Mariano Joaquin Lorente

Celebrating the life, art, and literature produced by our Grandfather. This archive is in development and awaits precise biographical information. Mariano Lorente lived an eventful life during an eventful time in history.

Mariano and his brother, Joaquin, were raised in Argentina by his parents, Severiano Joaquin Lorente, a famous author, poet, and Physician, and his wife Valentina (Severiano was knighted by Juan Carlos, Spain’s monarch, for developing large-scale domestic lanolin production, and served as Spanish Consul in Argentina. The fact seems to be that Great-Granddaddy’s fame was for poetry, but the  fortune was from “wool fat” – never s big brag item, so few in our family know this factoid. Severiano’s archive is in development).  Mariano matriculated from Glasgow University in Engineering, and matrimonied with a wee Scottish lass. At graduation they emigrated to the United States. He took up residence in the City of Boston, where he became Chief Civil Engineer.

Mariano & Helen lived in Marblehead, Massachusetts.  They raised three boys, Kenneth, Roderick, and Malcolm Alejo. Kenneth and Roderick both were older than Malcolm by some span of years, and WW2 came along. However, for the Lorente family, WW2 began earlier, with the Spanish Civil War, the Franco Rebellion.

As a Hispanic  & loyal American, Mariano actively supported the Spanish monarchy during the Franco rebellion which preceded WW2. Russia was an ally then, and Germany was the enemy, perhaps you’ll recall. The Spanish revolution was allowed to work itself out due to isolationist policies by “first world” countries as we may now embellish ourselves. Thus history rewards our collective shame with Guernica and the Nazi blitzkrieg. History shows clearly that when one person anywhere is enslaved or in need, none of us are free. As the “free world” stood by, Stalinist Russia took up the cause of Spanish freedom, then stole the Spanish treasury. The “free world” didn’t pay attention then to what we soon acknowledged, at Potsdam, in Berlin, and the ensuing cold war, about Stalin, even while the US military – as victor’s – poured over the Nazi spoils. Deeply troubled times indeed.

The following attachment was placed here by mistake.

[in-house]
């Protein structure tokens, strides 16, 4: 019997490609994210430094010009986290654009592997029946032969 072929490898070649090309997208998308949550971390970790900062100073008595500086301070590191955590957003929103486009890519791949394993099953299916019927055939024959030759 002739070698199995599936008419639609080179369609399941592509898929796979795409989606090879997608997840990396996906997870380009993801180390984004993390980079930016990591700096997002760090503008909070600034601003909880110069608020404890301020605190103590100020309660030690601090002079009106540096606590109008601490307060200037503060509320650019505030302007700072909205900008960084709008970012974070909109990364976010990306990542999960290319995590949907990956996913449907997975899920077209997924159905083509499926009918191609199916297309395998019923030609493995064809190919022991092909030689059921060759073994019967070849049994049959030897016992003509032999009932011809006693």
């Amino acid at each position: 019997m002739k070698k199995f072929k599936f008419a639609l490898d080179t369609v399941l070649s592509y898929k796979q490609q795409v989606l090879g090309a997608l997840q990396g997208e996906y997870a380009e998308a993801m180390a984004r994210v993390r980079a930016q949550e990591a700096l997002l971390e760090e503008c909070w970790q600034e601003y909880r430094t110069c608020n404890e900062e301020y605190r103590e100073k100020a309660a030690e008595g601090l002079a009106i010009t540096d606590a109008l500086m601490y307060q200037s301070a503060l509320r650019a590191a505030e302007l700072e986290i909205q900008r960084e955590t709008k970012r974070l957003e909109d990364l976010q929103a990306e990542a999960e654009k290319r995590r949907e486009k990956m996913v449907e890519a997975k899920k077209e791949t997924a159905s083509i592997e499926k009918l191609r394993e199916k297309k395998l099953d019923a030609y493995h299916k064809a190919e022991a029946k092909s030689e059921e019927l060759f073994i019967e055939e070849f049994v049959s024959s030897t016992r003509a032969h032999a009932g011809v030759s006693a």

This was the precise, historical turning point in the development of the two great adversities of  modern politics, as if there were no others: Right wing & left wing. On the plus side, the right wing will always associate with Nazism, deservedly for a reactionary caprice, and reward for bad semantics in misusing the word conservation.  Sadly, socialism will always bear the stigma of Stalinism. Stalin was a much more refined and efficient murderer than Hitler, assuredly – but possession is still nine-tenths of demonology, and we all know demon’s are divine, even mortal ones:  legends are harder to kill than dragons. Basically, Nazi murder is overt. Stalinist murder is – and was, well, more efficient and refined (See: Solzhenitzyn). Perhaps there are more than two approaches to community and  the collective consciousness we lack. Then overlap, a gray area, might not be marginalized by short-sightedness and fear. Fear has us kicking a dead horse while we drive round pegs into square holes. Those were distinctly troubled times in which Mariano found himself, both professionally – and as a loyal American Hispanic – long before such folks were a constituency.  These forces were parcels in the baggage of fear, which is spread  now throughout our existence. And Mariano was a proud man who spoke and wrote in every major European language. In a time when facts were few and truth still simply a matter of opinion, and most folks could barely speak their own language.